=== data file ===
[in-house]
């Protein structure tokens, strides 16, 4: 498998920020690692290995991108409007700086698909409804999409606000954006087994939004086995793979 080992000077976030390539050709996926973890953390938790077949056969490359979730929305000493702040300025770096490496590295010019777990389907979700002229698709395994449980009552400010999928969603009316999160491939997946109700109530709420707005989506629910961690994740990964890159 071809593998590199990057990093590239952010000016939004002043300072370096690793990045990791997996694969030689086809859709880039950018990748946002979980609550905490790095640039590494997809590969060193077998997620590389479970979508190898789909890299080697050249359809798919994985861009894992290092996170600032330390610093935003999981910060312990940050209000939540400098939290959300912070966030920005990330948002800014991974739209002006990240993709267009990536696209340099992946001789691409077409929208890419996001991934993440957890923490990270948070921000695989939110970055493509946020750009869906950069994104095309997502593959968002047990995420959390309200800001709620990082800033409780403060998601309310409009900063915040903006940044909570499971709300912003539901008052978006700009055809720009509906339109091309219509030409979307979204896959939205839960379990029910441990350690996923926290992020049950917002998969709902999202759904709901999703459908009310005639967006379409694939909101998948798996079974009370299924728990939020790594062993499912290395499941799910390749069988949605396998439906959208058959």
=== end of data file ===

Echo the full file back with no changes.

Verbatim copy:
[in-house]
């Protein structure tokens, strides 16, 4: 498998920020690692290995991108409007700086698909409804999409606000954006087994939004086995793979 080992000077976030390539050709996926973890953390938790077949056969490359979730929305000493702040300025770096490496590295010019777990389907979700002229698709395994449980009552400010999928969603009316999160491939997946109700109530709420707005989506629910961690994740990964890159 071809593998590199990057990093590239952010000016939004002043300072370096690793990045990791997996694969030689086809859709880039950018990748946002979980609550905490790095640039590494997809590969060193077998997620590389479970979508190898789909890299080697050249359809798919994985861009894992290092996170600032330390610093935003999981910060312990940050209000939540400098939290959300912070966030920005990330948002800014991974739209002006990240993709267009990536696209340099992946001789691409077409929208890419996001991934993440957890923490990270948070921000695989939110970055493509946020750009869906950069994104095309997502593959968002047990995420959390309200800001709620990082800033409780403060998601309310409009900063915040903006940044909570499971709300912003539901008052978006700009055809720009509906339109091309219509030409979307979204896959939205839960379990029910441990350690996923926290992020049950917002998969709902999202759904709901999703459908009310005639967006379409694939909101998948798996079974009370299924728990939020790594062993499912290395499941799910390749069988949605396998439906959208058959």